Five easy zero waste bathroom swaps - Green Indy Blog

Five easy zero waste bathroom swaps

Aside from the kitchen, the bathroom has the potential for creating the most amount of waste sent straight to the landfill. Plastic bottles, constant single-use items, and unnecessary products clog our shelves and our trash cans.

Finding easy zero waste bathroom swaps is a great way to not only reduce our landfill-bound trash, but it’s also a great chance to remove toxic chemicals from our daily routine. Go easy on yourself and the environment by making a few simple, cost-effective swaps the next time you run out of a product.

To get started, let’s start thinking about the products stopping our zero waste progress.

1. Shampoo & conditioner. Shampoo, conditioner, and hair masks come with two potential problems. 1) They come in plastic containers near the end of their life cycle and 2) they’re often filled with chemicals that actually strip your hair of the natural oils it needs to be really healthy.

What you could be using: In order of least radical to most: find bulk shampoo options in your local co-op, find a bar soap that works for your hair and follow up with an ACV rinse, go no-poo and just wash with water.

2. Toothbrush & toothpaste. An average human uses 156 toothbrushes and 389 tubes of toothpaste over their lifetime. Extrapolate that to everyone in the US alone and imagine how many bits of plastic are sitting in our landfills. Such a huge, avoidable waste.

What you could be using: we’re very fortunate to have a number of near-zero waste toothbrush options like Brush With Bamboo or WooBamboo. Zero waste toothpaste options include a Fig+Yarrow tooth powder I personally recommend or a similar Lush product.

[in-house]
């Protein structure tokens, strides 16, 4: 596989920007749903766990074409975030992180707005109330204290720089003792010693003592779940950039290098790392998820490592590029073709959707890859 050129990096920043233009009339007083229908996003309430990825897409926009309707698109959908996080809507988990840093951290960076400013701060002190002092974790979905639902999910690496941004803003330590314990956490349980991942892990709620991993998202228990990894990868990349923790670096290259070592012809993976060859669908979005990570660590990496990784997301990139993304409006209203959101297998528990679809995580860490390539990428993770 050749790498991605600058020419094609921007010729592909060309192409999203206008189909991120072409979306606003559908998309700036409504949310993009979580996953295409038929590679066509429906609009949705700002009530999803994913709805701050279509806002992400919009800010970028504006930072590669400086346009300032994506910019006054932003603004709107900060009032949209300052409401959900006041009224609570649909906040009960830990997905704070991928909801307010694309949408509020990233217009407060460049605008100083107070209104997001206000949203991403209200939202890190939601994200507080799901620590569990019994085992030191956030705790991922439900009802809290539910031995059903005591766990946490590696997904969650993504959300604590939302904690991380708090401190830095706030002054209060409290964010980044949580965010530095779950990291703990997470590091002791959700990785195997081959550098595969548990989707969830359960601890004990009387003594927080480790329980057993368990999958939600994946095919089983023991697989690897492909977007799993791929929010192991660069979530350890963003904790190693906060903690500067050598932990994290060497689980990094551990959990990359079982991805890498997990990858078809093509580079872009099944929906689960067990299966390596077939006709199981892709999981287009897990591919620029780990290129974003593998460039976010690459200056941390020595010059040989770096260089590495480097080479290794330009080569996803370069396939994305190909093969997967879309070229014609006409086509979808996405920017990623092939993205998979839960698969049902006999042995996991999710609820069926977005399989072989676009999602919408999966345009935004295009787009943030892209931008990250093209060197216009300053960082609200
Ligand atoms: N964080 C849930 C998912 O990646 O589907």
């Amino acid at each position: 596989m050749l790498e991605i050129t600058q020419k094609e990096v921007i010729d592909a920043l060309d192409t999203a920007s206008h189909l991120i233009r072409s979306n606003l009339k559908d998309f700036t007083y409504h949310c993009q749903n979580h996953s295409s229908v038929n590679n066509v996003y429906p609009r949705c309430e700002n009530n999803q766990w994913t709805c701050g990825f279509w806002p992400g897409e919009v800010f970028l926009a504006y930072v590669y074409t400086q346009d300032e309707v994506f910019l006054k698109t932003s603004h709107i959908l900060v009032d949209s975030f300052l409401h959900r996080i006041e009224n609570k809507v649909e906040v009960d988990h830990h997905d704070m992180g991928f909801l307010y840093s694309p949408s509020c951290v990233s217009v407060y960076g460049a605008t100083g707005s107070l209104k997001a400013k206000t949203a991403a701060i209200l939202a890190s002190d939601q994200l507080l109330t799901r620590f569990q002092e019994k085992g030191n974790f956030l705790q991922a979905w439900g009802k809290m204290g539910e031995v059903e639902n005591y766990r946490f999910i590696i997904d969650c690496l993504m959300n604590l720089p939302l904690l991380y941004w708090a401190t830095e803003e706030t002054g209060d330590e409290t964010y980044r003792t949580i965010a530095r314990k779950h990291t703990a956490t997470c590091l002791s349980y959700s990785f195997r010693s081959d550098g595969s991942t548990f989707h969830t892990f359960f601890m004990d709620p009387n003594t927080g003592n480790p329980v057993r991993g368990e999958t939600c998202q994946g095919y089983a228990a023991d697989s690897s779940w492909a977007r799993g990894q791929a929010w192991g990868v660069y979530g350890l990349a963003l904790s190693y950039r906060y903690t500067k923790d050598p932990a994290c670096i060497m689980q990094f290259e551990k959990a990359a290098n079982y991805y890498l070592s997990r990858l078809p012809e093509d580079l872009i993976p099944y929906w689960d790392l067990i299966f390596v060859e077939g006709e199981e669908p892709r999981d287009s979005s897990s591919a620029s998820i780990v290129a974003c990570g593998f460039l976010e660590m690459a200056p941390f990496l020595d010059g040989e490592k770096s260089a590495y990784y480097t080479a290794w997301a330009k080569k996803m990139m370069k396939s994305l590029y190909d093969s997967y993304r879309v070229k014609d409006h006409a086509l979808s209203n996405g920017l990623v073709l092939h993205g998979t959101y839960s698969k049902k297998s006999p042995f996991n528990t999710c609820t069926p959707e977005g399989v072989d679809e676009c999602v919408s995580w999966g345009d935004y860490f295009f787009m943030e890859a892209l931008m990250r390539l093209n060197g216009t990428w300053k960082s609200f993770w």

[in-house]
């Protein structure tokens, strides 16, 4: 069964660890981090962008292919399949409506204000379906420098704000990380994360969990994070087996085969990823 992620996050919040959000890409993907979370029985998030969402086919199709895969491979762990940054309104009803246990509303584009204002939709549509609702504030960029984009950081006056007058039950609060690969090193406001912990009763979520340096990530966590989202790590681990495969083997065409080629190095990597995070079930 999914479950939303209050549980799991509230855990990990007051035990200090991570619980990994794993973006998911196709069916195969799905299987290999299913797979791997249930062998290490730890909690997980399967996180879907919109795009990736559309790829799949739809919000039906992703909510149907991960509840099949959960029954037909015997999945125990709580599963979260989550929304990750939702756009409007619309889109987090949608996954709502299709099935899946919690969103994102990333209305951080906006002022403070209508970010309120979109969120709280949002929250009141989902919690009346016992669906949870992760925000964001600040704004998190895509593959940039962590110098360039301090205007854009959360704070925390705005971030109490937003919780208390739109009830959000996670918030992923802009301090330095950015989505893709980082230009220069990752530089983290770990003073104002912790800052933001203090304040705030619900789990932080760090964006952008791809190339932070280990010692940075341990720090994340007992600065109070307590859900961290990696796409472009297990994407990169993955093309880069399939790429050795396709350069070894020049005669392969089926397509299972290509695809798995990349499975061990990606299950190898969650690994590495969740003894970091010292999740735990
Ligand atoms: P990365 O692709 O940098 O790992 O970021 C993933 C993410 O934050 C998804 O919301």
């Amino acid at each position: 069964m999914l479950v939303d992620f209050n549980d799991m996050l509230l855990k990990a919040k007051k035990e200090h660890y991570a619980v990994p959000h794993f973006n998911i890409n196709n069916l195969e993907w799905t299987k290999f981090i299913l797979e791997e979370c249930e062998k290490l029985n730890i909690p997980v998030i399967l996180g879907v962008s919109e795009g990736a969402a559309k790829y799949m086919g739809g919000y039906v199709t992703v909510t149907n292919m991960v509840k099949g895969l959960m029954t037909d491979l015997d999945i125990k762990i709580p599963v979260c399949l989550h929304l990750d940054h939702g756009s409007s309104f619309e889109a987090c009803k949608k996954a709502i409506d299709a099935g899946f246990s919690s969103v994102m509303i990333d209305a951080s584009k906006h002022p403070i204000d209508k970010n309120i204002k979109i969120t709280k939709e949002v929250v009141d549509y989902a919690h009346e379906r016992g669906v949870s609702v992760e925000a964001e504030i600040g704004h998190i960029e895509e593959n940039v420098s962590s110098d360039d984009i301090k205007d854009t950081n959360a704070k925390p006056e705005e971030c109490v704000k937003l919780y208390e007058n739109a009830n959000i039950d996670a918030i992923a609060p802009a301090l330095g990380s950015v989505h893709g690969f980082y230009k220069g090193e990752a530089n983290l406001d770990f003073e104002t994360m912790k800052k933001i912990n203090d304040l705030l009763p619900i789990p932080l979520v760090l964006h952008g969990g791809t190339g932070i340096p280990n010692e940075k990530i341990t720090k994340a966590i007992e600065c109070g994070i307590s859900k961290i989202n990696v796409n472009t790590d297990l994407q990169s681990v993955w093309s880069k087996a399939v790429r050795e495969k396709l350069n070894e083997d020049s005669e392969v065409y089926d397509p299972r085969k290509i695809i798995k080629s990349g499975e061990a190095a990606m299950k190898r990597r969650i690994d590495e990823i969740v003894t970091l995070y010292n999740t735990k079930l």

Five easy zero waste bathroom swaps - Green Indy Blog

3. Disposable razors. Plastic razors are not only expensive and disposable, they’re also not as effective as their zero waste counterparts.

What you could be using: consider switching over to a safety razor, an all-metal razor with blades that can be easily switched out once they’re dull. All metal, all recyclable.

4. Deodorant. Full of chemicals which are known hormone disruptors, carcinogens, and linked to breast cancer, commercial deodorant can be a real issue. Plus, they come in plastic casing and require frequent repurchasing.

What you could be using: one of several commercially available low-waste deodorants like Schmidt’s or Fat and the Moon (they both come in reusable glass containers). You can also make your own with ingredients you probably already have from one of the many recipes available online.

5. Feminine hygiene products. On average, a woman will, in her lifetime, use more than 11,000 tampons or pads. 11,000! Not only is that plastic and chemicals used but think of the sheer amount of energy wasted on production! There’s a better way for us menstruating folks!

What you could be using: I personally use two pairs of Thinx period underwear each cycle and could not think of using anything else. Many others have luck with reusable cloth pads or menstrual cups.

Interested in more like this? Minimize Your Trash is a simple guide to reducing your landfill-bound trash with handy swaps just like these!

What are some easy zero waste bathroom swaps you’ve used that have helped you reduce your waste? Please spread the knowledge in the comments below!

Easy zero waste bathroom swaps - Green Indy Blog

6 comments

  1. Love both Thinx & the Schmidt’s lavender sage formula! (smells so good!) I do feel like LUSH’s shampoo bars + a conditioner in one of their reusable black pots (five of which you can trade in for a free face mask) is a really good way to go. I doubt I can find reusable toothbrushes near me (dang it, should’ve stocked up in the States) but it’s definitely next on my hit list! I am also obsessive about only buying recycled TP since I watched a documentary about how many trees are cut down just for a fluffier feeling – so unnecessary!

    1. I wonder about the toothbrushes… I be if nothing else there’s some grandma making them somewhere!

      But really, there are many who will ship in Europe so you’d probably be able to find something, even if it wasn’t local.

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